The book or article stands before me as an object. It is something there in the world like a chair, rock, or tree. As I regard the book, I intend it as something containing arguments, concepts, claims, and so on. That is, just as I attribute a certain mass to the rock, just as I treat this mass as a property of the rock, so too do I treat the book or article as possessing these arguments, claims, and concepts. Yet strangely, unlike the rock (though this is arguably true of the rock as well), the book cannot be encountered all at once. Where are these concepts, claims, and arguments? The book can only be read in time. It can only unfold in time. Even if I were to lay out all the pages side by side, I still could not encounter the book as a simultaneity. For the reader, the book can only be encountered as a process, as something that must unfold. And also, for the writer, the text must be produced. Neither the reader or writer can encounter the text all at once.
Perhaps there is a differential between the existence of the text and the process or erlebnis of the text. We might say that as an ex-istence, the text is a simultaneity that is all there at once, wrapped up within itself, complete. It is only in the lived time of presentation, the argument would run, in the lived time of reading, that the book would present itself under the aegis of being a fragment of the whole:
Husserl’s paradox: We intend the object as a unified whole but only ever encounter the object in partial profiles. From whence is the unity of the object constituted as a unified whole? How is it possible for the object to be “counted-as-one”, when it is nowhere presented as one?
As I read the book, I am perpetually conscious that there is a whole that lurks just over the horizon of the word, the sentence, the horizon. Each fragment somehow fits into that whole or is a part of that whole. Yet where is this whole? Between two covers? Perhaps. Yet even when I complete the book, the whole has evaded me and slips between my fingers even as I hold the book in my hands. I intend the book as being in the book, but I look in vain to find the book.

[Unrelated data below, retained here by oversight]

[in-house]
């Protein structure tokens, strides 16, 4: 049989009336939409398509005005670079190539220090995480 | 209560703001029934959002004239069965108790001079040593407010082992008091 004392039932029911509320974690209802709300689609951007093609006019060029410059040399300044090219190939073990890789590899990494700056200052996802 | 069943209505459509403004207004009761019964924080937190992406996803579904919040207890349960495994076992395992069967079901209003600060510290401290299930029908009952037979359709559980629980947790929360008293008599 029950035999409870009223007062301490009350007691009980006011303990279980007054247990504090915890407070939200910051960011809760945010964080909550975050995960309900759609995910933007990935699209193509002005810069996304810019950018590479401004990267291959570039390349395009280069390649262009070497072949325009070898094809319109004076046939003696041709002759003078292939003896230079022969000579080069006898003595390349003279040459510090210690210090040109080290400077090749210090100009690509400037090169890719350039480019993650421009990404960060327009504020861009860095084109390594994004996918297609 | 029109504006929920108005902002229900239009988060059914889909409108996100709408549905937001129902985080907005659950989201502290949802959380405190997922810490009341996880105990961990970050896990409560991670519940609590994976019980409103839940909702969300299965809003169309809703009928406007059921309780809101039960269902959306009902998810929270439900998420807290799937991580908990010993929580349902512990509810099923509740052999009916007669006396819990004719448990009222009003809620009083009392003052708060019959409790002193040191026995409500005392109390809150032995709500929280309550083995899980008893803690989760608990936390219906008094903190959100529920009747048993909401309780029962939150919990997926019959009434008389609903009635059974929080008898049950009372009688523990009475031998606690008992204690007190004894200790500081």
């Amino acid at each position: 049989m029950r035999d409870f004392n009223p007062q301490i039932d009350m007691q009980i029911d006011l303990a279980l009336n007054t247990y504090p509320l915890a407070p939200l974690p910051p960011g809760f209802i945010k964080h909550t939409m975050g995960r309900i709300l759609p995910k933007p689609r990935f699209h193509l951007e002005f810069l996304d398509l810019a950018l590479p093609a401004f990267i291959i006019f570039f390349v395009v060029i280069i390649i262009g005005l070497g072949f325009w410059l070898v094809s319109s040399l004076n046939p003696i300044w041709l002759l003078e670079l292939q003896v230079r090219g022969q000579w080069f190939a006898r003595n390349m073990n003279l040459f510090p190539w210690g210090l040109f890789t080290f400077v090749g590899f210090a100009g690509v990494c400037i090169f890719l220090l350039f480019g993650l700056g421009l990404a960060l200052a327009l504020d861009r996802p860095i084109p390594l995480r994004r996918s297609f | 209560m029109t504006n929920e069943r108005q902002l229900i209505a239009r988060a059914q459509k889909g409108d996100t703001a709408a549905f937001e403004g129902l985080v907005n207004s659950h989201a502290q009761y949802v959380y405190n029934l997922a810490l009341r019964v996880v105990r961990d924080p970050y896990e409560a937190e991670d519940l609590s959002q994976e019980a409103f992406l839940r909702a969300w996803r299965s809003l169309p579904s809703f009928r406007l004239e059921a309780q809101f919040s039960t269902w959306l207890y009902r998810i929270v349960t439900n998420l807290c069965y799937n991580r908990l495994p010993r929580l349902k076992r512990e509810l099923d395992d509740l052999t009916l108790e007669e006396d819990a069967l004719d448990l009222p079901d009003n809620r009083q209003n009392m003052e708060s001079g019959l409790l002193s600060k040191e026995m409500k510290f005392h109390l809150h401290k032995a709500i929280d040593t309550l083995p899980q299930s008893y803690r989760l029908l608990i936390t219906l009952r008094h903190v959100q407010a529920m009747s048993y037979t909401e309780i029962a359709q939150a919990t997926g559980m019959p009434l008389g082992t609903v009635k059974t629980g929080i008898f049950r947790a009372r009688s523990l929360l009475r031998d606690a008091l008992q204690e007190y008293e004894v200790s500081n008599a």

Like Carroll’s snark that never appears where you look for it, the book never seems to appear where it appears. Where is the book? Between the covers? In the authors mind? In the act of reading? There are occasions, upon returning to a beloved book, where I wonder whether the book hasn’t rewritten itself in the interval of my absence. How can this be? How does the book change so markedly?
Perhaps there is something about the sheer physicality of the book that generates the impression that the book is something. After all, we encounter the book as a thing or an object. It is there, right before us, between those two covers. And the book must therefore be in that physical object? What academic postures, attitudes, temperaments, might this paradox of the book produce? In the famous section on commodity fetishism in Capital, Marx writes:
The mysterious character of the commodity-form consists therefore simply in the fact that the commodity reflects the social characteristics of men’s own labour as objective characteristics of the products of labor themselves, as the socio-natural properties of these things. Hence it also reflects the social relations of the producers to the sum total of labour as a social relation between objects, a relation which exists apart from and outside the producers. Through this substitution, the products of labour become commodities, sensious things which are at the same time supra-sensible or social… In the act of seeing, of course, light is really transmitted from one thing, the external object, to another thing, the eye. It is a physical relation between physical things. As against this, the commodity-form, and the value relation of the products of labour within which it appears, have absolutely no connection with the physical nature of the commodity and the material relations arising out of this. It is nothing but the definite social relations between men themselves which assumes here, for them, the fantastic form of a relation between things. In order, therefore, to find an analogy we must take flight into the misty realm of religion. There the products of the human brain appear as autonomous figures endowed with a life of their own, which enter into relations both with each other and with the human race. (vol. 1, Fowkes trans., 164-5)